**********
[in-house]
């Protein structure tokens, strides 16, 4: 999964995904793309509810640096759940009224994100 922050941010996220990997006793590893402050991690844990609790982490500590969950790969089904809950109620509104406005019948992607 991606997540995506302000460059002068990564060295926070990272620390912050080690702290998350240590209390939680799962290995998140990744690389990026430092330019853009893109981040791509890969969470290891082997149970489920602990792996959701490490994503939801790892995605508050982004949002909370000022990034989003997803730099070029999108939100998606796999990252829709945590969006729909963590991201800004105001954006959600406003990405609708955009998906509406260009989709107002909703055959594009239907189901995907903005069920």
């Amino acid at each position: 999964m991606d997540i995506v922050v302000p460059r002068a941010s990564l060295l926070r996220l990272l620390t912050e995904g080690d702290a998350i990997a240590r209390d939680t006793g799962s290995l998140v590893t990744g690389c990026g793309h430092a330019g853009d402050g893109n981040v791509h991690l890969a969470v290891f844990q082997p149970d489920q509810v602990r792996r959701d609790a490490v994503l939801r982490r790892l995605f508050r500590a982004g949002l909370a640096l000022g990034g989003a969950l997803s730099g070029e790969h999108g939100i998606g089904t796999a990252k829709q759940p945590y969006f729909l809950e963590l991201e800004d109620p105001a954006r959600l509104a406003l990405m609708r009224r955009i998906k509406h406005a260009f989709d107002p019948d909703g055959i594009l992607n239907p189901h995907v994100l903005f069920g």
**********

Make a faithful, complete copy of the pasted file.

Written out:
[in-house]
């Protein structure tokens, strides 16, 4: 999964995904793309509810640096759940009224994100 922050941010996220990997006793590893402050991690844990609790982490500590969950790969089904809950109620509104406005019948992607 991606997540995506302000460059002068990564060295926070990272620390912050080690702290998350240590209390939680799962290995998140990744690389990026430092330019853009893109981040791509890969969470290891082997149970489920602990792996959701490490994503939801790892995605508050982004949002909370000022990034989003997803730099070029999108939100998606796999990252829709945590969006729909963590991201800004105001954006959600406003990405609708955009998906509406260009989709107002909703055959594009239907189901995907903005069920």
């Amino acid at each position: 999964m991606d997540i995506v922050v302000p460059r002068a941010s990564l060295l926070r996220l990272l620390t912050e995904g080690d702290a998350i990997a240590r209390d939680t006793g799962s290995l998140v590893t990744g690389c990026g793309h430092a330019g853009d402050g893109n981040v791509h991690l890969a969470v290891f844990q082997p149970d489920q509810v602990r792996r959701d609790a490490v994503l939801r982490r790892l995605f508050r500590a982004g949002l909370a640096l000022g990034g989003a969950l997803s730099g070029e790969h999108g939100i998606g089904t796999a990252k829709q759940p945590y969006f729909l809950e963590l991201e800004d109620p105001a954006r959600l509104a406003l990405m609708r009224r955009i998906k509406h406005a260009f989709d107002p019948d909703g055959i594009l992607n239907p189901h995907v994100l903005f069920g």